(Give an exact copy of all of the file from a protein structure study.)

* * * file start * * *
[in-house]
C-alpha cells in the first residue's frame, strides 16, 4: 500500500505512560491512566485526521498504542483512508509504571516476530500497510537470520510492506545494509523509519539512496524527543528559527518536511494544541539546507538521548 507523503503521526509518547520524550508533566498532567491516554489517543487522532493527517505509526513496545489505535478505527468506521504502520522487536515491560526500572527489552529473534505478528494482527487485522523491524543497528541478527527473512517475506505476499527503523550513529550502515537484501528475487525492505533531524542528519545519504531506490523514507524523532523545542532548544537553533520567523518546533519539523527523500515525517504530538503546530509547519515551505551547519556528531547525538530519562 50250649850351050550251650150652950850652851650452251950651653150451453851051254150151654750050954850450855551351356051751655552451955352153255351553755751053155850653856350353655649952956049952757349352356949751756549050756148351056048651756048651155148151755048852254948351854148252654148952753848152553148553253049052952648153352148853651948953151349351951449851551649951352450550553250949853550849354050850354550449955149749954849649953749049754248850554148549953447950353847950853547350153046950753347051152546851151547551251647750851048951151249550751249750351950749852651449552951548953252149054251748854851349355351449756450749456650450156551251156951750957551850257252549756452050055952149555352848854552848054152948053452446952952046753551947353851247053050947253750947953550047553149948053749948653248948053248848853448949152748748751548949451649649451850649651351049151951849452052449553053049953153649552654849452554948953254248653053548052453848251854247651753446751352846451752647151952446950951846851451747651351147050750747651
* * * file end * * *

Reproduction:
[in-house]
C-alpha cells in the first residue's frame, strides 16, 4: 500500500505512560491512566485526521498504542483512508509504571516476530500497510537470520510492506545494509523509519539512496524527543528559527518536511494544541539546507538521548 507523503503521526509518547520524550508533566498532567491516554489517543487522532493527517505509526513496545489505535478505527468506521504502520522487536515491560526500572527489552529473534505478528494482527487485522523491524543497528541478527527473512517475506505476499527503523550513529550502515537484501528475487525492505533531524542528519545519504531506490523514507524523532523545542532548544537553533520567523518546533519539523527523500515525517504530538503546530509547519515551505551547519556528531547525538530519562 50250649850351050550251650150652950850652851650452251950651653150451453851051254150151654750050954850450855551351356051751655552451955352153255351553755751053155850653856350353655649952956049952757349352356949751756549050756148351056048651756048651155148151755048852254948351854148252654148952753848152553148553253049052952648153352148853651948953151349351951449851551649951352450550553250949853550849354050850354550449955149749954849649953749049754248850554148549953447950353847950853547350153046950753347051152546851151547551251647750851048951151249550751249750351950749852651449552951548953252149054251748854851349355351449756450749456650450156551251156951750957551850257252549756452050055952149555352848854552848054152948053452446952952046753551947353851247053050947253750947953550047553149948053749948653248948053248848853448949152748748751548949451649649451850649651351049151951849452052449553053049953153649552654849452554948953254248653053548052453848251854247651753446751352846451752647151952446950951846851451747651351147050750747651